We recommend using condoms alongside this medication, especially if you know that your partner has HIV or AIDS, but PrEP can potentially save the lives of sexually active men and women who are unaware of their partners’ STI status.

Can PrEP cure HIV?

Unfortunately, not. There’s currently no cure for HIV but PrEP can go a long way towards preventing the spread of the infection. If you’ve already been diagnosed with HIV, please speak to your doctor or visit your nearest sexual health clinic for advice on what you can do.

If you’re unsure whether you have HIV or not, you should get tested as soon as possible.

You can do this at the following places:

  • GP surgeries
  • Sexual health clinics
  • GUM clinics
  • Charities such as the Terrence Higgins Trust (THT)
  • Private clinics
  • Online (by ordering a home testing kit)

If your result comes back positive, you’ll be able to take post-exposure prophylaxis which can lower the amount of the virus in your system, often to an undetectable level.

How do you take PrEP?

There are several ways to take PrEP, and whichever method you choose depends on your lifestyle and whatever suits you.

One of the most common ways of taking PrEP is by taking one pill daily. This is suitable for those that frequently have sex, or would rather take the medication as part of their daily routine. The advantage of using PrEP daily is that you’re more likely to be protected against HIV even if you forget one day. This method is suitable for both anal and vaginal sex.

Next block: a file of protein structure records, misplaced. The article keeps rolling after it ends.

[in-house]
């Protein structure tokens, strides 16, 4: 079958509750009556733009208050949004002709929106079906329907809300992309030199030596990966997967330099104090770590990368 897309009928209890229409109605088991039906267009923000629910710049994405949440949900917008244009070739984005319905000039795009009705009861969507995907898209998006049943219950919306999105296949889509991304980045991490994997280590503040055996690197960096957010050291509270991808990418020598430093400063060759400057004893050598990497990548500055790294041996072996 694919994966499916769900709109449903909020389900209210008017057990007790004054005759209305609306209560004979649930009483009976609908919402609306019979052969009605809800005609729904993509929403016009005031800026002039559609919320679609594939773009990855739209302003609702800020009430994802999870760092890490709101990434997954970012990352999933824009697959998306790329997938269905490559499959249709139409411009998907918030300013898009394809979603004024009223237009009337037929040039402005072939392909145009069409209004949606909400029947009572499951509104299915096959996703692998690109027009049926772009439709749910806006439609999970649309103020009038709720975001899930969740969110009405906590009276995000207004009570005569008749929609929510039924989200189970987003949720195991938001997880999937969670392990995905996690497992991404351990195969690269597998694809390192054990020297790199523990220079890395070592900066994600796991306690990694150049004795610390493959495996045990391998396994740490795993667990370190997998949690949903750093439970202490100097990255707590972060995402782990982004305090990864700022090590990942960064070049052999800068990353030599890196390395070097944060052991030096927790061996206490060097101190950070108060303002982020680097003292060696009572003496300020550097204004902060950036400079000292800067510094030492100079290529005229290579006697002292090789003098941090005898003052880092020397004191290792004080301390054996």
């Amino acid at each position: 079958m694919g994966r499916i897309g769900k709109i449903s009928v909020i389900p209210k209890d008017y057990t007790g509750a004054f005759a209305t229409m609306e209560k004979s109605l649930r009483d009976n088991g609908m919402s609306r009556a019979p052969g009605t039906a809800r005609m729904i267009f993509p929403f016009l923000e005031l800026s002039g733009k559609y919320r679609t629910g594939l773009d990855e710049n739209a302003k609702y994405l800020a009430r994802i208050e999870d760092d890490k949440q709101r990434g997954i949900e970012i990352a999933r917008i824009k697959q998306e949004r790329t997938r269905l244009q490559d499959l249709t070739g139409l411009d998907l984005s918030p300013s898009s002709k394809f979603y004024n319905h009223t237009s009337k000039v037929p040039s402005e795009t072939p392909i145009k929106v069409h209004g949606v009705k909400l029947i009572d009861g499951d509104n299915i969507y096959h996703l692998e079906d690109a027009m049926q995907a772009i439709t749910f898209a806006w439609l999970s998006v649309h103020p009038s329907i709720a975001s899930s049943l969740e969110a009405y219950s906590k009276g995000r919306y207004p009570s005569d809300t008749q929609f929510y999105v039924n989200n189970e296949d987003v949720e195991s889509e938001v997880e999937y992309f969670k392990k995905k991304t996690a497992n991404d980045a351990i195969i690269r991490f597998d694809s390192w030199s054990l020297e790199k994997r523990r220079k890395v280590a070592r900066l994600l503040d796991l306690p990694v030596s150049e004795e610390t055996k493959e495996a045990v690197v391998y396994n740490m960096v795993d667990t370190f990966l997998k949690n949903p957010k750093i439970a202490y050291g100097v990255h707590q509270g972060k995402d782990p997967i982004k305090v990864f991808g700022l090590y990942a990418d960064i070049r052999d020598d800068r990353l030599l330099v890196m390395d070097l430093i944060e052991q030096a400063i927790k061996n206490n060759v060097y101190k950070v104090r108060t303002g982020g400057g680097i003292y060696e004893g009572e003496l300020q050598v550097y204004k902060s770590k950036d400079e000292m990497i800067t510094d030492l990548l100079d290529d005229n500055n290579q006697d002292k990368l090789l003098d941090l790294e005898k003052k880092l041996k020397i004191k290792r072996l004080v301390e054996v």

Using PrEP "on demand"

Another way of taking PrEP is by taking it “on demand”. This means that you only take the drug when you plan to have sex. Current guidelines from the THT state that if you’re taking PrEP on demand, you should:

  • take 2 pills 2 – 24 hours before sex
  • take 1 pill 24 hours later
  • take 1 more pill 24 hours after that

Taking PrEP on demand is only recommended for anal sex.

One of the lesser known methods of taking PrEP include taking one pill, 4 times a week. This is only suitable for anal sex, and is recommended if you only have sex a couple of times a month. People taking PrEP this way usually take a pill on Tuesday, Thursday, Saturday and Sunday.

Finally, you might choose to use PrEP if you’re planning a holiday, or know that there’s going to be a likelihood of unprotected sex within a certain timeframe. This is normally taken 7 days before you expect to be engaging in condomless sex, every day during this time, and then for 7 days after this period. This ensures that there's enough of the medicine in your system to protect you from HIV during this temporary period.